Underworld Beaucoup Fish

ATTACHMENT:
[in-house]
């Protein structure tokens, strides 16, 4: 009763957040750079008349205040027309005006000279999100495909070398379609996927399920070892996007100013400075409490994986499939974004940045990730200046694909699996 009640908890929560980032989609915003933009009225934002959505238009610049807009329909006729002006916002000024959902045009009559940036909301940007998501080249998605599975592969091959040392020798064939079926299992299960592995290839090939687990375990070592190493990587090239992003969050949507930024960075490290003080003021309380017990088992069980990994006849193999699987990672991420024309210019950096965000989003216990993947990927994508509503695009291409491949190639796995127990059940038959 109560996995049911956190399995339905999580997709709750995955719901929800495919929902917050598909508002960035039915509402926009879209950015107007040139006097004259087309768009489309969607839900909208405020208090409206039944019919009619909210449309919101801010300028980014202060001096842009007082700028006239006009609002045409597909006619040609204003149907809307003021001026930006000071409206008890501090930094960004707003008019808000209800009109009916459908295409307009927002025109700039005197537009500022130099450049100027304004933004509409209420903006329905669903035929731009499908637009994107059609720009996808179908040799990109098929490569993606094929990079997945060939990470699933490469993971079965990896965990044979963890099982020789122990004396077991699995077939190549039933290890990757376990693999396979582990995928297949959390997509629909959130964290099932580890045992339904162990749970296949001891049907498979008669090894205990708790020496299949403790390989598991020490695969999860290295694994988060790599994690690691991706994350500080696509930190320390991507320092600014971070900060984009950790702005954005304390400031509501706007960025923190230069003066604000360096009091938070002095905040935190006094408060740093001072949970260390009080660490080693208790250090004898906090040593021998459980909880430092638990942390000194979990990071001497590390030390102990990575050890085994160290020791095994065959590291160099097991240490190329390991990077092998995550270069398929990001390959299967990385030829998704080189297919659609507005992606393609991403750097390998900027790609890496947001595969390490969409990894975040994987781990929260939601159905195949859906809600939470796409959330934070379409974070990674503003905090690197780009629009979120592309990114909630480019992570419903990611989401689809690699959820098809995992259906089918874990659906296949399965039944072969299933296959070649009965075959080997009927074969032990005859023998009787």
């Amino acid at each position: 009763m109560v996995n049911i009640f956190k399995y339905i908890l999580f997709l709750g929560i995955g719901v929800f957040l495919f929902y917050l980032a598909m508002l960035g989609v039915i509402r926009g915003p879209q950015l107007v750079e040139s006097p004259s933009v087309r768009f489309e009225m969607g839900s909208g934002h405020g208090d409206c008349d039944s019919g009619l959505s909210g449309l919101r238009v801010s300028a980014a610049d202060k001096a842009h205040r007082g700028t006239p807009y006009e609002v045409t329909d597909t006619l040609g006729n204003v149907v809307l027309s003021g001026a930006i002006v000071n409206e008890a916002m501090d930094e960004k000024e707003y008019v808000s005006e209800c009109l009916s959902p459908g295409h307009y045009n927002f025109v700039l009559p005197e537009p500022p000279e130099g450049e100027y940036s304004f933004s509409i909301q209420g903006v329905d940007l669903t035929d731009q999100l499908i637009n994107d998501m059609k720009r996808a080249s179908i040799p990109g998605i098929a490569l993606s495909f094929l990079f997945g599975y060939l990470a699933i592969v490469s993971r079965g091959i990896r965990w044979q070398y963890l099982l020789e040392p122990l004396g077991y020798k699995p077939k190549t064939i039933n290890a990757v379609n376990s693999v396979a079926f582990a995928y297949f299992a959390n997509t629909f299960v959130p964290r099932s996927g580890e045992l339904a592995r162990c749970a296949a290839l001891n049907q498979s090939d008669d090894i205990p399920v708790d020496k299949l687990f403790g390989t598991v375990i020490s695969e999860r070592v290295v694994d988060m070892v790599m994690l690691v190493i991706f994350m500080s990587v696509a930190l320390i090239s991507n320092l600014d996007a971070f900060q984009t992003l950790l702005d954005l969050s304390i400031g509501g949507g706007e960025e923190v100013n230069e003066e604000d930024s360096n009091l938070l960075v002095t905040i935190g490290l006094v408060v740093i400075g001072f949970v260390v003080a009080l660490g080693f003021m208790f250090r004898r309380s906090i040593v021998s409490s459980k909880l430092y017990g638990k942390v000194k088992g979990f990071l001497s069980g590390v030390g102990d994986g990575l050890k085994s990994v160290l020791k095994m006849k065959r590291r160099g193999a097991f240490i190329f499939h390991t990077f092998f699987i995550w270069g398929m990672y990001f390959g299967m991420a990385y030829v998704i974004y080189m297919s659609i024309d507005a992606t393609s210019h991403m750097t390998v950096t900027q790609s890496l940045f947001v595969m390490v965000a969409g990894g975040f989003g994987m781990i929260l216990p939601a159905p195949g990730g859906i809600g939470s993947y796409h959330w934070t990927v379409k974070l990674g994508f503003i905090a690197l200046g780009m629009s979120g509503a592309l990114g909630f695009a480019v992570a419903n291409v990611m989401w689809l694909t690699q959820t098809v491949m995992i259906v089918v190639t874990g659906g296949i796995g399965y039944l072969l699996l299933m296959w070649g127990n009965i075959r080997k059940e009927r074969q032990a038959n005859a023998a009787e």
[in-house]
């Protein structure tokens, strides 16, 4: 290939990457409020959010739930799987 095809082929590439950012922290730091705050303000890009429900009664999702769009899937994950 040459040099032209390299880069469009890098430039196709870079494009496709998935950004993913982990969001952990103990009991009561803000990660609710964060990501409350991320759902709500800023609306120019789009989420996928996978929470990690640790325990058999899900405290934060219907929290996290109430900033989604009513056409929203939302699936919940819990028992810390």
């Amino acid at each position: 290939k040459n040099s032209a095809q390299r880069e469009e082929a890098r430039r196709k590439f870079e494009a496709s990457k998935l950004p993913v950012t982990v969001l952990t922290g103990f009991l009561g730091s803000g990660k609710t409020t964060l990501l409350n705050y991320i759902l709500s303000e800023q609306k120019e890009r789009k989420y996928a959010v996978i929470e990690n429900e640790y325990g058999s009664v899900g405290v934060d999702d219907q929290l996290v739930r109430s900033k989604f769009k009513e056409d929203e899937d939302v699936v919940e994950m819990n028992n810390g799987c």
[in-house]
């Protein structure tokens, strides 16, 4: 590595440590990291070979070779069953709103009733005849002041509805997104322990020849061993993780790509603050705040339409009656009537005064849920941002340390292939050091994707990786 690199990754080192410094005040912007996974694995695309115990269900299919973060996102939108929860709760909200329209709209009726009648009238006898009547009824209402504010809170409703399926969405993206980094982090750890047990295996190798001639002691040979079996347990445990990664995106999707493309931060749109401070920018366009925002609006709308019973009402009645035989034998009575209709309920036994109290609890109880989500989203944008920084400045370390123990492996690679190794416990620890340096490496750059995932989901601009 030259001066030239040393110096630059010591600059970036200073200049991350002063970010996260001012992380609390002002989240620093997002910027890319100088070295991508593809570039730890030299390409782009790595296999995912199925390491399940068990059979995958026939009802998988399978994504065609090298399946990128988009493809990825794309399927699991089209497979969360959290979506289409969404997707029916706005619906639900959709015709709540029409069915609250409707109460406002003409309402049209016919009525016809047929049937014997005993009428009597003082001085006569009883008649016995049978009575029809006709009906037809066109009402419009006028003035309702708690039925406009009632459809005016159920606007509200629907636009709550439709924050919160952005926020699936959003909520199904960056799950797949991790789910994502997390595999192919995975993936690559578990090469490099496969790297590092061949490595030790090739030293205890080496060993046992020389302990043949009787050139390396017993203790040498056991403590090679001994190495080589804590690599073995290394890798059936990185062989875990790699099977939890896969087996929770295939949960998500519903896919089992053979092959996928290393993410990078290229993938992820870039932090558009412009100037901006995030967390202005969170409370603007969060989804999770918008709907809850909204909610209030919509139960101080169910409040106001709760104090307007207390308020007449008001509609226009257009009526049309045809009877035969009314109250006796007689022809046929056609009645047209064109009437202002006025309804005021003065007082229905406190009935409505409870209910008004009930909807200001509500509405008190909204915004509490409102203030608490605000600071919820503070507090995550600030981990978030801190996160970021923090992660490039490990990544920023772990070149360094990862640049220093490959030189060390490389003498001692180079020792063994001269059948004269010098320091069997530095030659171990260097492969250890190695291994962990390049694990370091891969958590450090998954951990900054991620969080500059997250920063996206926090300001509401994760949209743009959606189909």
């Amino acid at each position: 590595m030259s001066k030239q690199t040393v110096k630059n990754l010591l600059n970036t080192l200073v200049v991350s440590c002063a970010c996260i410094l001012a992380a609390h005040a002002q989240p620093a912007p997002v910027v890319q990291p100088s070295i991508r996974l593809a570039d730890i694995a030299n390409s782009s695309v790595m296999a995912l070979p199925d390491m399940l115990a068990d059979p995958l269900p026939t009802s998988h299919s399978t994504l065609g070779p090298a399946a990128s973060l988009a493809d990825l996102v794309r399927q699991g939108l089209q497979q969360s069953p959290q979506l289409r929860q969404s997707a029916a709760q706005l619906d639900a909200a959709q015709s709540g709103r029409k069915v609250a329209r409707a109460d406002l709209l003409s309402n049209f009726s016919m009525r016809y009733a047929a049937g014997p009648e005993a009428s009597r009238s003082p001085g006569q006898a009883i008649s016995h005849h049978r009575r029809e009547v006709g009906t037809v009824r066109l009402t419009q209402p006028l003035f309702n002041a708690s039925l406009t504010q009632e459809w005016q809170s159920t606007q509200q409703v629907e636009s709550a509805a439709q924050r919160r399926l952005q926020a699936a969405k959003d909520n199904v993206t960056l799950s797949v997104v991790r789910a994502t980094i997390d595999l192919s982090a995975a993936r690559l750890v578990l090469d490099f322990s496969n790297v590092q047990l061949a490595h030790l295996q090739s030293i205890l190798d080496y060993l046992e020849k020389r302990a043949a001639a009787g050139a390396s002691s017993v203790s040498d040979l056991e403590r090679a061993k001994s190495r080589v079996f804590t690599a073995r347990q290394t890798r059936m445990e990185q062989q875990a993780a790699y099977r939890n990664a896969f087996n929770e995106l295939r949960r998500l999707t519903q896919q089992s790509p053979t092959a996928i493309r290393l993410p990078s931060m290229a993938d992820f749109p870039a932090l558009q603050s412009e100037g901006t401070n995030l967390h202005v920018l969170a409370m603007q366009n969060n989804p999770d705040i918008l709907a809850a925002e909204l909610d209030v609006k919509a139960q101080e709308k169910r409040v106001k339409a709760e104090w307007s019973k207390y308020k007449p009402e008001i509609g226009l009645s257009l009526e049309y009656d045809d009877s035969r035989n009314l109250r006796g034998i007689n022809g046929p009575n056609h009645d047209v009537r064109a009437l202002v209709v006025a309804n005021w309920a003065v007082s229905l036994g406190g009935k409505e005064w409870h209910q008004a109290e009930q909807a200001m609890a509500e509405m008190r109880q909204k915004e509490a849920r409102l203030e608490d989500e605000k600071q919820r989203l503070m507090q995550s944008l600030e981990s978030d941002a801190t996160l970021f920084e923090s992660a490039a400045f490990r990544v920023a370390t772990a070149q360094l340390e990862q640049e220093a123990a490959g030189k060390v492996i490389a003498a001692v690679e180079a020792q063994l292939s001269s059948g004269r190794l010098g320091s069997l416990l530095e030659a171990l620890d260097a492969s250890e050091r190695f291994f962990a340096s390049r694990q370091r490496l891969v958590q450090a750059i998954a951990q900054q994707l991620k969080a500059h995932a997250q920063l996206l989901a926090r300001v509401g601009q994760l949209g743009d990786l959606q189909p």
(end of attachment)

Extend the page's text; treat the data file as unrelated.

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few albums have been so keenly expected as the new musical opus from Underworld, the oddly named Beaucoup Fish. Most famous for their track “Born Slippy”, which was featured prominently in the film of Irvine Welsh’s Trainspotting a couple of years ago, Underworld nearly didn’t survive long enough to produce their next album. With the unexpected success of “Born Slippy”, Underworld were suddenly the band of the moment and threatened to be eclipsed by a song they considered so throwaway that it doesn’t appear on any of their three albums. Thankfully, after the usual rock star cycle of fear and self-loathing, Underworld have re-emerged with a collection of songs that reinforces their reputation as the most original dance act the UK has ever produced. If the Prodigy are the Sex Pistols with a beat box and the Chemical Brothers are a cackling younger sibling let loose on your record collection with a chainsaw, Underworld are altogether somewhere else. Don’t get me wrong – Underworld will sonically rip your head off if you want them to, with slices of raw electricity like “Kittens” and “Moaner” (first heard on the Batman and Robin soundtrack album). But where their enduring appeal lies is that you don’t know what to expect next from an Underworld album. One minute you’re in enveloped in the dancefloor inferno of “King Of Snake”, the next you’re thoughtfully drifting along to the melancholy melodies of “Wynger”, all the while accompanied by the surreal, cut-up lyrics of Karl Hyde. Underworld: Beaucoup Fish It’s this mixture of precise mechanoid structure and freeform human voices that make Underworld one of the warmest sounding bands around – ironic for three guys who treat and manipulate virtually every sample that passes through their hands. “Cups”, Beaucoup Fish’s opening track, is a case in point – listening to it feels like sun rays on your face. Moreover, like any great band’s output, Beaucoup Fish repays repeated listening – except for the aforementioned dancefloor fillers, it can easily pass you by the first time. But what appears to be a random collection of tracks soon metamorphoses into an intricate and beautiful landscape of sound. Live, Underworld are interested in making you move. While DJ Darren Emerson and knob-twiddler extraordinaire Rick Smith are gently bobbing up and down behind their wall of equipment, Karl Hyde is out front exhorting the crowd on to ever greater heights, not with his voice, but with his own brand of don’t-give-a-fuck dancing and a smile the width of the ocean. Visuals courtesy of the avant-garde design collective Tomato wash the entire stage, while live pictures of the crowd and band are superimposed over the top as the music moves further and further up the scale, intoxicating and irresistible. Underworld may be a band who ooze intelligence in everything they do from their record sleeves to their musical preferences, but that doesn’t stop them wanting you to lose yourself in their sounds. So, if you’re still wondering what Underworld sound like, the answer is: they sound like Underworld. For all their categorisation as a dance outfit, there are no bands to whom Underworld sound similar or to whom they owe an obvious musical debt. Underworld have created not only their own sound but their own genre. You won’t see or hear their like again.